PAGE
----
During operation, motor 202 is supplied power through conduits (not shown), and is controlled by a control system (not shown) that is configured to energize motor 202 in a first or second direction to cause detector transport member 216 to rotate about examination axis 140 in an extend direction 228 or a retract direction 230. When power is not supplied to motor 202, a brake or other device maintain motor 202 and/or detector transport member 216 in a stationary position, for example, when collecting data at an imaging position. In another exemplary embodiment, movement of detector transport member 216 in extend direction 228 and/or retract direction 230 may be controlled through gear arrangements within gear unit 206.
FIG. 3 is a perspective view of a portion of imaging system 100 (shown in FIG. 2) taken across a section A-A (shown in FIG. 2). Imaging system 100 includes base 102, detector transport member 216, rollers 218, and edge 224. In the exemplary embodiment, rollers 218 each include a circumferential groove 302 sized to receive edge 224. Detector transport member 216 includes a detector support flange 304 extending outwardly from a surface 306 of detector transport member 216. Detector support flange 304 facilitates coupling at least one detector (not shown) to detector transport member 216 and may include at least one aperture 308 sized to receive a mounting fastener (not shown). A detector coupled to surface 306 carries a significant amount of weight that is supported in cantilever fashion from rollers 218 by edge 224. The cantilevered load coupled through groove 302 tends to cause edge 224 to rotate in a direction 310 out of groove 302. Such moment load maybe compensated for by a width 312 of groove 302 and thickness 314 of edge 224, by a depth 316 of groove 302 and height 318 of edge 224, and/or by a predetermined circumferential spacing of rollers 218 along arcs 220 and 222.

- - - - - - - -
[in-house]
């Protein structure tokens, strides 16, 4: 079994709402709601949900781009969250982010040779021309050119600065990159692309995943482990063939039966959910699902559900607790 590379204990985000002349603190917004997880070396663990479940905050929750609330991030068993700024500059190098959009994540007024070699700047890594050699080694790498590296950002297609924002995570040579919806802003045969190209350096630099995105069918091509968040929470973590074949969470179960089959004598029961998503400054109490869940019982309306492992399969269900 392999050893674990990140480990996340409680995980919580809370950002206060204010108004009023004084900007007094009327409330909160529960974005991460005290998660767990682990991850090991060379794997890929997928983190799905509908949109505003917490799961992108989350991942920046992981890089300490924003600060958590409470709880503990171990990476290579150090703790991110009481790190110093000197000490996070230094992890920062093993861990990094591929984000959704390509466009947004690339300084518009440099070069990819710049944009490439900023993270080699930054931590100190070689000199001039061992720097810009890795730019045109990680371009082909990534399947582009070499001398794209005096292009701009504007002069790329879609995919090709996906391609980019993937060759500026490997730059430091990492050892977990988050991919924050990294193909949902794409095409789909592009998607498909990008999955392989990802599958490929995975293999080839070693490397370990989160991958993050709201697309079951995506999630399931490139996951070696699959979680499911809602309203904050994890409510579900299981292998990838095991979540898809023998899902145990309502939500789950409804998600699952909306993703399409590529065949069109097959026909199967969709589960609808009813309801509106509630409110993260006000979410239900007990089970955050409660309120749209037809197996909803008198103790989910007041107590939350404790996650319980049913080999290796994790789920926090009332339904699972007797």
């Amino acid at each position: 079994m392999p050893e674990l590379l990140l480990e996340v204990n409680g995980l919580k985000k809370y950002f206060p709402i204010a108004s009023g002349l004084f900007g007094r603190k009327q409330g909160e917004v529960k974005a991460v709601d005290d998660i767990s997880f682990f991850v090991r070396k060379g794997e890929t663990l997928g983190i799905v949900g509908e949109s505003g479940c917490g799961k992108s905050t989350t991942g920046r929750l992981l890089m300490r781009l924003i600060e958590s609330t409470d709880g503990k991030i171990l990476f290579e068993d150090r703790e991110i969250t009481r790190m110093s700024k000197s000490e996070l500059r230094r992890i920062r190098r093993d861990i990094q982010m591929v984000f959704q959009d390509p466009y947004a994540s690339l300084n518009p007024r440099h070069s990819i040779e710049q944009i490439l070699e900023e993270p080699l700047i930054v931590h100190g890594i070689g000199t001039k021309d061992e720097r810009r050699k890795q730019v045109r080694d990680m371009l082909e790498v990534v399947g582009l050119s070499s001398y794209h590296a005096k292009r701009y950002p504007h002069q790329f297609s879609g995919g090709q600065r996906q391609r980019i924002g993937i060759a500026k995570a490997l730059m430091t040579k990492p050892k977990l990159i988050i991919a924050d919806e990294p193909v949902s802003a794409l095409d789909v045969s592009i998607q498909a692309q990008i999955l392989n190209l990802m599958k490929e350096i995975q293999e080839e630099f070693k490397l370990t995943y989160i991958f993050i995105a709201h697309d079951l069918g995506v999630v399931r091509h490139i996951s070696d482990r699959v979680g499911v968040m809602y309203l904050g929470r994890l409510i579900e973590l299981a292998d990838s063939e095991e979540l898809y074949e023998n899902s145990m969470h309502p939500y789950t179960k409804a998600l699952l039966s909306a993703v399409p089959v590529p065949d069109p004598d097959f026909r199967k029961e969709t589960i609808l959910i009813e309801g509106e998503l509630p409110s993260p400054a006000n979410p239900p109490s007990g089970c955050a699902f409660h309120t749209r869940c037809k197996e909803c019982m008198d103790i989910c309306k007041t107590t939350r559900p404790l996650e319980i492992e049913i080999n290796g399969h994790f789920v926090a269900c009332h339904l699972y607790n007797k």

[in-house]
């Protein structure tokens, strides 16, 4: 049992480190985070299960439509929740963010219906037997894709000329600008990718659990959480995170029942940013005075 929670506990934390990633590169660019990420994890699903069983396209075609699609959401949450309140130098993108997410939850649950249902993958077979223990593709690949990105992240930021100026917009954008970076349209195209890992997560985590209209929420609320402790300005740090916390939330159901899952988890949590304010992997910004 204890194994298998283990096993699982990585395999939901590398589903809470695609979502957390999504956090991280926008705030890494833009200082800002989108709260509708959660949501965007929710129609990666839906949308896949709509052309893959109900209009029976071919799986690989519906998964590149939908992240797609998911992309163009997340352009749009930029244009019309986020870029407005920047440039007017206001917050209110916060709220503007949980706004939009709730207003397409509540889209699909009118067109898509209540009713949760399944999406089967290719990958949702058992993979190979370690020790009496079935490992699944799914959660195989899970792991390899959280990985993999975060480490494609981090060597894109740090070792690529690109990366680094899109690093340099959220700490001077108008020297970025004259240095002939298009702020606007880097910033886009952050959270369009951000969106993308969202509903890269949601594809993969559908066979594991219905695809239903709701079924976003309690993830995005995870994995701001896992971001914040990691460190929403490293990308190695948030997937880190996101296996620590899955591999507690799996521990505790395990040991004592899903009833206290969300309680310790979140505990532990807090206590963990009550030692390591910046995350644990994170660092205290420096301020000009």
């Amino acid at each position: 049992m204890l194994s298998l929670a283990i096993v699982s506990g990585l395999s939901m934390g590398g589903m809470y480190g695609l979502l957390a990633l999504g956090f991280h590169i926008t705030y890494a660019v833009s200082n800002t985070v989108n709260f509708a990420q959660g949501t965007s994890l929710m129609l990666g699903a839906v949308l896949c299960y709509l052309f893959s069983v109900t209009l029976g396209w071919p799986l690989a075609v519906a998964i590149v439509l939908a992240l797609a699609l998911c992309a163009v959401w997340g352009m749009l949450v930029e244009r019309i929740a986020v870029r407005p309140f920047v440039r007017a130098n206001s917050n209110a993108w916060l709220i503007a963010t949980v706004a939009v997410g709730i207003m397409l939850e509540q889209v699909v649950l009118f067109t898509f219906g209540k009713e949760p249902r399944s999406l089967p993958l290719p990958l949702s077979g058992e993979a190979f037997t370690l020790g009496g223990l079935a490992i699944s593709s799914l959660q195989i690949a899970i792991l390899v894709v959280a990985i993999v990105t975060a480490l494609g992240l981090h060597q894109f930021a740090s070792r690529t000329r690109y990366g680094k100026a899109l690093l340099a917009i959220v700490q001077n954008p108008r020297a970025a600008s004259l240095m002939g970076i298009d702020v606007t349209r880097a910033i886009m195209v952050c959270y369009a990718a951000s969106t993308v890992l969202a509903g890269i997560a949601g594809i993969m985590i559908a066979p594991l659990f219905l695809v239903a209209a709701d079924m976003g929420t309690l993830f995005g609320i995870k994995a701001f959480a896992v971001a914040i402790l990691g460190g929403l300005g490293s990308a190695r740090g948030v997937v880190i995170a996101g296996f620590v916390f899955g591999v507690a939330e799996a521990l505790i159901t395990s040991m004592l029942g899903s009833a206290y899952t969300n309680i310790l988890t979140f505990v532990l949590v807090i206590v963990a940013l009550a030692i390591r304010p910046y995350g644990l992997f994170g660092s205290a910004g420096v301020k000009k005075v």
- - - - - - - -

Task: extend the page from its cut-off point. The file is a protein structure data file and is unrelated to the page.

The above-described embodiments of an imaging system provide a cost-effective and reliable means for examining a patient. More specifically, the imaging system includes a small floor space requirement by using an open gantry that allows patient ingress to and egress from an imaging system viewing area through a gap in the gantry. A detector transport member of the imaging system is moved away from a patient's ingress path by retracting the detector support member in telescoping fashion adjacent to an imaging system base.
Exemplary embodiments of imaging system methods and apparatus are described above in detail. The imaging system components illustrated are not limited to the specific embodiments described herein, but rather, components of each imaging system may be utilized independently and separately from other components described herein. For example, the imaging system components described above may also be used in combination with different imaging systems. A technical effect of the various embodiments of the systems and methods described herein include at least one of facilitating reducing imaging system siting requirements by reducing a floor space requirement of the imaging system.
While the invention has been described in terms of various specific embodiments, those skilled in the art will recognize that the invention can be practiced with modification within the spirit and scope of the claims.